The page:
“We’re disappointed because we hold ourselves to the highest standards -- we have an outstanding markets division,” BOE Governor Mark Carney said at a briefing in London today. “What Lord Grabiner found was that our chief dealer was aware of circumstances in the market that could facilitate or lead to improper behavior by market participants.”

And then just to keep the ball rolling, the BOE lied again!

Mallett “was not acting in bad faith,” according to the Grabiner report. He wasn’t “involved in any unlawful or improper behavior, nor aware of specific instances of such behavior,” it said.

Reuters adds, that the dismissal was unrelated to an ongoing foreign exchange scandal  "This information related to the Bank's internal policies, not to FX,” a BoE spokeswoman said on Wednesday. So... the Bank's internal policies on FX rigging?
Here's how The Telegraph recently described the debacle:
An independent report published last year into the scandal reserved its criticism largely to Martin Mallett, the Bank’s former chief currency trader, saying he should have told his superiors about his concerns.

When traders at major banks were rigging foreign exchange rates, Mr Mallett developed concerns about manipulation, several years before the scandal became public.

Lord Grabiner, the barrister who carried out the report, criticised him for failing to escalate concerns, but also said the Bank needed a proper “escalation policy” to make sure that staff are able to raise the alarm.

Mr Mallett was fired over unrelated conduct issues, which Mr Carney later revealed amounted to more than 20 violations of Bank rules, including “sharing a confidential bank document, venturing personal opinions about Bank policy… inappropriate language, inappropriate attachments to emails… incidents that could have brought the bank’s reputation into dispute”
Of course as we went on to note (and this is what we meant above when we said Mallet's dismissal was consistent with post-rigging investigations across the sellside), Mallet's only crime in the BOE's eyes was being exposed in the papers and thus he - like all of the scapegoats that were not-so-promptly dismissed across Wall Street once word got out that everything from money market rates to FX had been rigged for years - simply had to go, lest anyone should get the idea that the corruption and coverups are actually endemic and go all the way to the top.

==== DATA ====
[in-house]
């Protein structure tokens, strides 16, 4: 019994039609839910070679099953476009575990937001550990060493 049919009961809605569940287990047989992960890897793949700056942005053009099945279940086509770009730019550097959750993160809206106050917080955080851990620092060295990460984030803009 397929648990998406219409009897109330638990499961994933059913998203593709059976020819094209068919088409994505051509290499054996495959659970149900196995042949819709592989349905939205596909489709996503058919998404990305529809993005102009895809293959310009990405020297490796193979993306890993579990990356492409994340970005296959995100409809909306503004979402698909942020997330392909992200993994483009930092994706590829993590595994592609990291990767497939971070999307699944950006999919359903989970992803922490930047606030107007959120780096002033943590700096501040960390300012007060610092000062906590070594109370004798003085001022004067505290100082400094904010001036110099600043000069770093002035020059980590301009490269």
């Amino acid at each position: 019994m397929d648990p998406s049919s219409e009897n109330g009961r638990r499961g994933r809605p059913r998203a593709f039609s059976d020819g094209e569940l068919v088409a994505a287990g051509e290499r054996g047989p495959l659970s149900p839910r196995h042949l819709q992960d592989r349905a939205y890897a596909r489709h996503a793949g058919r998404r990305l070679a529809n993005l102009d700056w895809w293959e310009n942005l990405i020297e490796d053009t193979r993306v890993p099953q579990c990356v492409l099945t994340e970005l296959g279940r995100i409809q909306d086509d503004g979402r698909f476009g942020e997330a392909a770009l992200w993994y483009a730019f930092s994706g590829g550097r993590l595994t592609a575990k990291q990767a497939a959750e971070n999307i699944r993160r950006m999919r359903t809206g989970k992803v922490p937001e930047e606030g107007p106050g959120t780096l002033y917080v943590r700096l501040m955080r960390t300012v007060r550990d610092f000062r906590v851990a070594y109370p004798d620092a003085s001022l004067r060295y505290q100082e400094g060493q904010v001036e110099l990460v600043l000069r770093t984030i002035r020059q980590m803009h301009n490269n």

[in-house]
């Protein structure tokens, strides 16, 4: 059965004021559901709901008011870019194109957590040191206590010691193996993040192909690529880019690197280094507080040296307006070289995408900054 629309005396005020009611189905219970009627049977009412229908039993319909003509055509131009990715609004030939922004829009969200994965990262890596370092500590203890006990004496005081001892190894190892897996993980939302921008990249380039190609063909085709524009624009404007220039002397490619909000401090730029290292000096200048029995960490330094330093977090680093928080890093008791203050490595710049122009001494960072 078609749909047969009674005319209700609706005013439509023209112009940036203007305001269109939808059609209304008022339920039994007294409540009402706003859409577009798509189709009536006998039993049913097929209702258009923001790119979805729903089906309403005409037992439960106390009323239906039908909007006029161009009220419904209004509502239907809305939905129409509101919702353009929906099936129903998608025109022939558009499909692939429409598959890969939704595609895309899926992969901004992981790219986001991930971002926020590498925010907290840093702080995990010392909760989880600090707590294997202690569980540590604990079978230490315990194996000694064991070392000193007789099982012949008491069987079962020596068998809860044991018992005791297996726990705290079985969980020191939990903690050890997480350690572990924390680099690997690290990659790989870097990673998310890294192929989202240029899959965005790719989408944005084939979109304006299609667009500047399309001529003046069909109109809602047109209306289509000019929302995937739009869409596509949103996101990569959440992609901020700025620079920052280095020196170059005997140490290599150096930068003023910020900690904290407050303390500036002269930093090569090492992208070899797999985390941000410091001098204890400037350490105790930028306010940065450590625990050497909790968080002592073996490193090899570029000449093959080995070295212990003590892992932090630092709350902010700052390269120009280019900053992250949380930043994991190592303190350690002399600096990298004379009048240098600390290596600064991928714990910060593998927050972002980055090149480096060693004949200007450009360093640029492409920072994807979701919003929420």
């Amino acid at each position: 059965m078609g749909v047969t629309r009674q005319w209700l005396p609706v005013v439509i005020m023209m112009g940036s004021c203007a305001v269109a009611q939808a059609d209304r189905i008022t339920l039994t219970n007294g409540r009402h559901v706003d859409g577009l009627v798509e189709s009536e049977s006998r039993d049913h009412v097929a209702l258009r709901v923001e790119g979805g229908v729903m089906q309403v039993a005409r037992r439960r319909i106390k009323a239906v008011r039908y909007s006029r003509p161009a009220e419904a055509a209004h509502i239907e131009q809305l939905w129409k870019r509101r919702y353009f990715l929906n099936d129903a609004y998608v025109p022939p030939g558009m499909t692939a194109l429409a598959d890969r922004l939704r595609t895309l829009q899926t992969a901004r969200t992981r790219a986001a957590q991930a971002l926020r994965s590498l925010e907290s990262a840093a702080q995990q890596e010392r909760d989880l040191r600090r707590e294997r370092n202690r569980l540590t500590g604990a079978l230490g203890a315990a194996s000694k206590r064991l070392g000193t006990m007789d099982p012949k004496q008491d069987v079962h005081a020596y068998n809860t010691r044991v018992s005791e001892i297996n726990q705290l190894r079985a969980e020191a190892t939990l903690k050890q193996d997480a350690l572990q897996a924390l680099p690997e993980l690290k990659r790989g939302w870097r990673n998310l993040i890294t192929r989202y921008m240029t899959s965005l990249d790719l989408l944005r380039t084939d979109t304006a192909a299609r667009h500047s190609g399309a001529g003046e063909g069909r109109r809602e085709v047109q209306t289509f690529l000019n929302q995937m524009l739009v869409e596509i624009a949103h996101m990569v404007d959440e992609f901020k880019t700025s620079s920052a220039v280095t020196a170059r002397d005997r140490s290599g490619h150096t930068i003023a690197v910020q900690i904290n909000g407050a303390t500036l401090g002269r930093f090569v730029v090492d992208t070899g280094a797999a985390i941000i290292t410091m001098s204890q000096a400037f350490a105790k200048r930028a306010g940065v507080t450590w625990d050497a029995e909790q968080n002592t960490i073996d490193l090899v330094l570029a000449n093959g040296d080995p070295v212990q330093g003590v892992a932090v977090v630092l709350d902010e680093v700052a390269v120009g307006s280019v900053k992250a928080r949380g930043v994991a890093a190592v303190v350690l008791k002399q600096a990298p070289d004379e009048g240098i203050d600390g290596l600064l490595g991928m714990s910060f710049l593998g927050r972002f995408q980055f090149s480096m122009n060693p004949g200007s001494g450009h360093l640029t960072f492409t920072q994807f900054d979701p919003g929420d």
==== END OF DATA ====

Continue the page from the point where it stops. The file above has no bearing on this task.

In yet another indication that manipulation may well be unspoken (or perhaps even spoken) policy at the BOE, new details regarding the UK Serious Fraud Office's investigation into emergency liquidity auctions conducted during the crisis suggest the central bank may have played a direct role in rigging the bids. Here's FT with more:
The Serious Fraud Office is investigating whether Bank of England officials told lenders to bid at a particular rate to minimise questions about the health of their ­balance sheets, thereby rigging emergency auctions at the onset of the financial crisis.

It is investigating whether banks and building societies were instructed to offer roughly the same amount of collateral so no lender would be singled out for overbidding, insiders said.

Over-pledging by an individual lender at the time of the auctions could have been seen as a sign of desperation, adding more turbulence to already volatile financial markets.

The central bank introduced the auctions in late 2007 after money markets had frozen, allowing lenders to swap a wider range of assets for funding and gain access to emergency liquidity.
So essentially, in order to make sure market participants couldn't use the auctions to make accurate assessments of who might be facing the most acute pressure, the BOE instructed auction participants on how to bid. Here's more:
The SFO has deployed investigators who worked on building the case that resulted in the world’s first guilty verdict in a trial related to the rigging of the London interbank offered rate (Libor).

Their new case focuses on 2008 auctions, where lenders pledged mortgage-backed securities in exchange for UK government bonds. At the peak of the auctions, in January 2009, up to £185bn of gilts had been lent out.
What the implications of this will ultimately be are as yet unclear, but it certainly looks like this was a concerted effort to obscure risk and while the BOE will no doubt claim that gaming the auctions was necessary to avoid inciting a panic, it also means that the central bank was intent on hiding the extent to which it believed the market was in peril heading into the crisis. 
We're sure we'll be coming back to this in due time. Well, then again maybe not, because as FT goes on to note, SFO will only continue its investigation if it believes "it's in the public interest" which is particularly amusing in this context as the probe itself revolves around whether the BOE was entitled to make an assessment of what it's in the public's best interest to know. If the SFO does decide the public is entitled to know more, the next question will of course be this: who's the Mark Mallet that instructed banks on how to bid?